free ebooks

A History of the French Novel, Vol. 1

Even the connection with the Arthurian matter is


[54]

The day when Lancelot, at her request, had turned against the side of his friend Galahault and brought victory to Arthur's.

[55] By the way, the Vulgate Mordred is a more subtle conception than the early stories gave, or than Malory transfers. He is no mere traitor or felon knight, much less a coward, from the first; but at that first shows a mixture of good and bad qualities in which the "dram of eale" does its usual office. Here once more is a subject made to the hand of a novelist of the first class.

[56] Some poet or pundit, whether of East or West, or of what place, from Santiago to Samarcand, I know not, has laid it down, that men can love many, but without ceasing to love any; that women love only one at once, but can (to borrow, at fifty years' memory, a phrase of George Lawrence's in _Sans Merci_) "drop their lovers down _oubliettes_" with comparative ease.

[57] It is excusable to use two words for the single verb _savoir_ to bring out the meaning. King Bagdemagus does not "know" as a fact that Lancelot has slain his son, though he fears it and feels almost sure of it.

CHAPTER III

ROMANS D'AVENTURES

[Sidenote: Variety of the present groups.]

On the whole, however, the most important influence

in the development of the novel originally--that of the _nouvelle_ or _novella_ in French, and Italian taking the second place in order of time--must be assigned to the very numerous and very delightful body of compositions (not very long as a rule,[58] but also never exactly short) to which the name _Romans d'aventures_ has been given with a limited connotation. They exist in all languages; our own English Romances, though sometimes derived from the _chansons_ and the Arthurian Legend, are practically all of this class, and in every case but one it is true that they have actual French originals. These _Romans d'aventures_ have a habit, not universal but prevailing, of "keying themselves on" to the Arthurian story itself; but they rarely, if ever, have much to do with the principal parts of it. It is as if their public wanted the connection as a sort of guarantee; but a considerable proportion keep independence. They are so numerous, so various, and with rare exceptions so interesting, that it is difficult to know which to select for elaborate analysis and translated selection; but almost the entire _corpus_ gives us the important fact of the increased _freedom_ of fiction. Even the connection with the Arthurian matter is, as has been said, generally of the loosest kind; that with the Charlemagne cycle hardly exists. The Graal (or things connected with its legends) may appear: Gawain is a frequent hero; other, as one might call them, sociable features as regards the older stories present themselves. But as a rule the man has got his own story which he wants to tell; his own special hero and heroine whom he wants to present. Furthermore, the old community of handling, which is so noticeable in the _chansons_ more particularly, disappears almost entirely. Nothing has yet been discovered in French, though it may be any day, to serve as the origin of our _Gawain and the Green Knight_, and some special features of this are almost certainly the work of an Englishman. Our English _Ywain and Gawain_ is, as has been said, rather better than Chrestien's original. But, as a rule, the form, which is French form in language (by no means always certainly or probably French in nationality of author), is not only the original, but better; and besides, it is with it that we are busied here, though in not a few cases English readers can obtain an idea, fairly sufficient, of these originals from the English versions. As these, however, with the exception of one or two remarkable individuals or even groups, were seldom written by men of genius, it is best to go to the sources to see the power and the variety of fictitious handling which have been mentioned.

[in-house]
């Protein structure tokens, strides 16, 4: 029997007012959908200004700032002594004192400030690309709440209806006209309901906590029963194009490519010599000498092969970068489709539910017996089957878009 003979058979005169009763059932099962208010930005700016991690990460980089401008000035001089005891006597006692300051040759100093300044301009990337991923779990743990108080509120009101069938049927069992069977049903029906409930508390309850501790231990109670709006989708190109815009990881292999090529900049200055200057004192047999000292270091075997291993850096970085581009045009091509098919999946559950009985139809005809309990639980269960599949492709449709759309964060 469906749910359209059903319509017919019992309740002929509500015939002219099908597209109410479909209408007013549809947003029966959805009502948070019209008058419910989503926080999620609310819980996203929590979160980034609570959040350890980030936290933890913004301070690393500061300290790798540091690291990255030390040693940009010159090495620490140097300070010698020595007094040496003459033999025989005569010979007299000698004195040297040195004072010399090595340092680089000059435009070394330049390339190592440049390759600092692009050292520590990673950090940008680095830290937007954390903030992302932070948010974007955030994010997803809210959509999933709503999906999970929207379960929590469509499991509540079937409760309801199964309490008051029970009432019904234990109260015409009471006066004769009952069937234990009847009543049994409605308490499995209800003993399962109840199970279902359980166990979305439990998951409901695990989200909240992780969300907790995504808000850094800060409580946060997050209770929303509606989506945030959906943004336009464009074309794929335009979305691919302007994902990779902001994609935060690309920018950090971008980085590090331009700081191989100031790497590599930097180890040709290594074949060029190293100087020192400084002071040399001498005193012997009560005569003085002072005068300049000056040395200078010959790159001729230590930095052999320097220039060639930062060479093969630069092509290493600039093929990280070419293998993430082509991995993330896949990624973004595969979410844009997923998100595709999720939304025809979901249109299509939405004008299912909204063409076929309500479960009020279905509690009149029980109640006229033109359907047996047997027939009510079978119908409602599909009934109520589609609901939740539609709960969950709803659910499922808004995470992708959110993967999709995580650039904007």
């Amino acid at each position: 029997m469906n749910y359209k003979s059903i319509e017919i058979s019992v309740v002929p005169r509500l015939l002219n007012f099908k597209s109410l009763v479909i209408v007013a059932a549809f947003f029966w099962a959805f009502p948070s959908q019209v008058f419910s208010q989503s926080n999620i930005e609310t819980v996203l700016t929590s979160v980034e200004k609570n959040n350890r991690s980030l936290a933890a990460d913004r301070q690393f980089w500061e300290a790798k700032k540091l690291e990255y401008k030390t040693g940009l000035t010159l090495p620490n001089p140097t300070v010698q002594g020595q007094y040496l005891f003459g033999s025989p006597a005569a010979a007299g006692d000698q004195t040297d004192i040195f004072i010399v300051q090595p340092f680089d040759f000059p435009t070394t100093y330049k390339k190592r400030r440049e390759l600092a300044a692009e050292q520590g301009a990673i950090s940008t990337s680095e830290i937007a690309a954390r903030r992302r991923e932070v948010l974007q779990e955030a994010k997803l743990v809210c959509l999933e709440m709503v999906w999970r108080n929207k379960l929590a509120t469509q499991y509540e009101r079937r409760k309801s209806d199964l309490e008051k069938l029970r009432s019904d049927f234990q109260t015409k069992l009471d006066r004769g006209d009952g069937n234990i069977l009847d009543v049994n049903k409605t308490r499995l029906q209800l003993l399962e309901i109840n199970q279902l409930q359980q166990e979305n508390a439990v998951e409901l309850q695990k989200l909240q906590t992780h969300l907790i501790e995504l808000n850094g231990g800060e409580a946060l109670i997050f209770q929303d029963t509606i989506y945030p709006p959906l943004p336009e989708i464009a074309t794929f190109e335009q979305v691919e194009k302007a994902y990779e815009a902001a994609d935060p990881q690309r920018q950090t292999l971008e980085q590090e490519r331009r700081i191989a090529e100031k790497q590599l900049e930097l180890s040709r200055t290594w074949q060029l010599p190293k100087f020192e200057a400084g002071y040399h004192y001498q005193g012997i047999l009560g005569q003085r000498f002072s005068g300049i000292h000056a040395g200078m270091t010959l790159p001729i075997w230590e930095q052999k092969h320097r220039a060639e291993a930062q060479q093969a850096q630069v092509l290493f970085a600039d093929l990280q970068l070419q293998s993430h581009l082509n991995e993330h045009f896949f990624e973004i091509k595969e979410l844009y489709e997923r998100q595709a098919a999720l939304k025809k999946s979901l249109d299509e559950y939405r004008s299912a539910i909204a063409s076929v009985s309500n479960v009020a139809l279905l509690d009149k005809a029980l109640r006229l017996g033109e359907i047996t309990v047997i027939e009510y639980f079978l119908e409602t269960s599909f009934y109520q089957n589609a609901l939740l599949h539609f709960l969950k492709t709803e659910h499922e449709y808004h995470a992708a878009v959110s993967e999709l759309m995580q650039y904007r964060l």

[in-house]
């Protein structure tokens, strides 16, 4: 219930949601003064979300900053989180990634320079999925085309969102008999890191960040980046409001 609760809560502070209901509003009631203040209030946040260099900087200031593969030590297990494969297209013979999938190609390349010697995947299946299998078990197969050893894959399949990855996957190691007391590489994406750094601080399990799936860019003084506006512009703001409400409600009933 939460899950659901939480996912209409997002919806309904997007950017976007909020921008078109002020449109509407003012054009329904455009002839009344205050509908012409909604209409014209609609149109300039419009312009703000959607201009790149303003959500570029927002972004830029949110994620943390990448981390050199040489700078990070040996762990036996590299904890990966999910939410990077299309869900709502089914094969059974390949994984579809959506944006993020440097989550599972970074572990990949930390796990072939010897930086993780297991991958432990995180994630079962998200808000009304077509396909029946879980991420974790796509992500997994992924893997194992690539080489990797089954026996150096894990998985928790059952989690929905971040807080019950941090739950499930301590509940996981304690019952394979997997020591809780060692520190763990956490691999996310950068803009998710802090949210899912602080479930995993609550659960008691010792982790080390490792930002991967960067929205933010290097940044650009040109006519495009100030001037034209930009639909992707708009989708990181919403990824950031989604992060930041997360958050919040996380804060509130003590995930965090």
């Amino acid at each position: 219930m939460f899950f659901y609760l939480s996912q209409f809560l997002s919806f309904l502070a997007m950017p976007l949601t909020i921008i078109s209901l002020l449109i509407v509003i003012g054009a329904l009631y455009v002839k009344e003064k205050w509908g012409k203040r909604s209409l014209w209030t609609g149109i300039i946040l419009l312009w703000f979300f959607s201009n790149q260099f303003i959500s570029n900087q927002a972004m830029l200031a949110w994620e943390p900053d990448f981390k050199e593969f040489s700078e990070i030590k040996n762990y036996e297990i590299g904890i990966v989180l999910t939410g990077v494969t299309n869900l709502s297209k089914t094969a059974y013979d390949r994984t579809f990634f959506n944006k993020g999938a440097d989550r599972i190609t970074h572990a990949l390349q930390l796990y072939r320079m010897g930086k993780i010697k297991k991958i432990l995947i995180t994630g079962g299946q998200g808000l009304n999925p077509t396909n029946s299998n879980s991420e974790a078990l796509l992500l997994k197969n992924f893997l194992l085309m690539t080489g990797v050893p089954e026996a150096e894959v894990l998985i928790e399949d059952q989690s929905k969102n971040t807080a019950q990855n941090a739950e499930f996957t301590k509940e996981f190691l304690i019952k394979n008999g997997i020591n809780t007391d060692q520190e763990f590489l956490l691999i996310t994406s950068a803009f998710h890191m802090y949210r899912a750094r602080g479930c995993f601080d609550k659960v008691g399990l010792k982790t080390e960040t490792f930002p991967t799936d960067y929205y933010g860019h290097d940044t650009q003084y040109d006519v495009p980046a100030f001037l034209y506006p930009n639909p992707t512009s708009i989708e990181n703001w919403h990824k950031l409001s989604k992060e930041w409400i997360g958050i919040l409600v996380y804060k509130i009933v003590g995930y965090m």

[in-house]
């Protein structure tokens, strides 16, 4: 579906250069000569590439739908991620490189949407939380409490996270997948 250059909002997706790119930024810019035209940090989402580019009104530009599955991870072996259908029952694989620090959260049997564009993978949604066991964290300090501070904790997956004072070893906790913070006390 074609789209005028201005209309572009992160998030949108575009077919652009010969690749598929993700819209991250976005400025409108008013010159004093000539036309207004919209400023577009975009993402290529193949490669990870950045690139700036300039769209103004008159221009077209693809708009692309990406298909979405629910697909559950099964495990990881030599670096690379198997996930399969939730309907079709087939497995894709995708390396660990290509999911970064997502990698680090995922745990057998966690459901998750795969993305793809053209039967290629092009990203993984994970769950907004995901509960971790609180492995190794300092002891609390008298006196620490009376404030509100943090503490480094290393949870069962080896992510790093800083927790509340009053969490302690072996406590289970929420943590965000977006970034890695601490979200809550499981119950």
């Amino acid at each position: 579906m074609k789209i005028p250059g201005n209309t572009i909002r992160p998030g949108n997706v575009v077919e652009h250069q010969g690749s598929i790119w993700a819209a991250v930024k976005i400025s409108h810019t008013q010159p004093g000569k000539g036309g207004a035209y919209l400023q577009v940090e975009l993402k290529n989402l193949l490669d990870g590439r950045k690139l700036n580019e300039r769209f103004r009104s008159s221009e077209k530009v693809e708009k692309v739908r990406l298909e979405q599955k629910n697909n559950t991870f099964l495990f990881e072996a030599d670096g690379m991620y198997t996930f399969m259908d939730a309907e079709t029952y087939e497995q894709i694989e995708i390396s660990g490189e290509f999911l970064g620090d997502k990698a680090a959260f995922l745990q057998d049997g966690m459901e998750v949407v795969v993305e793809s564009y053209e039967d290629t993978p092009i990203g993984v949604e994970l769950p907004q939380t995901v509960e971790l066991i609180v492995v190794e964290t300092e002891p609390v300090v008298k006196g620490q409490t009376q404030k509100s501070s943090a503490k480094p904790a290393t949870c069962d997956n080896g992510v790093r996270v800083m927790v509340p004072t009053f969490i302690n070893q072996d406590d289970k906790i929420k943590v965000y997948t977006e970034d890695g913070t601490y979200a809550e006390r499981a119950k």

eBook Search
Social Sharing
Share Button
About us

freefictionbooks.org is a collection of free ebooks that can be read online. Ebooks are split into pages for easier reading and better bookmarking.

We have more than 35,000 free books in our collection and are adding new books daily.

We invite you to link to us, so as many people as possible can enjoy this wonderful free website.

© 2010-2013 freefictionbooks.org - All Rights Reserved.

Terms of Use | Privacy Policy | Contact Us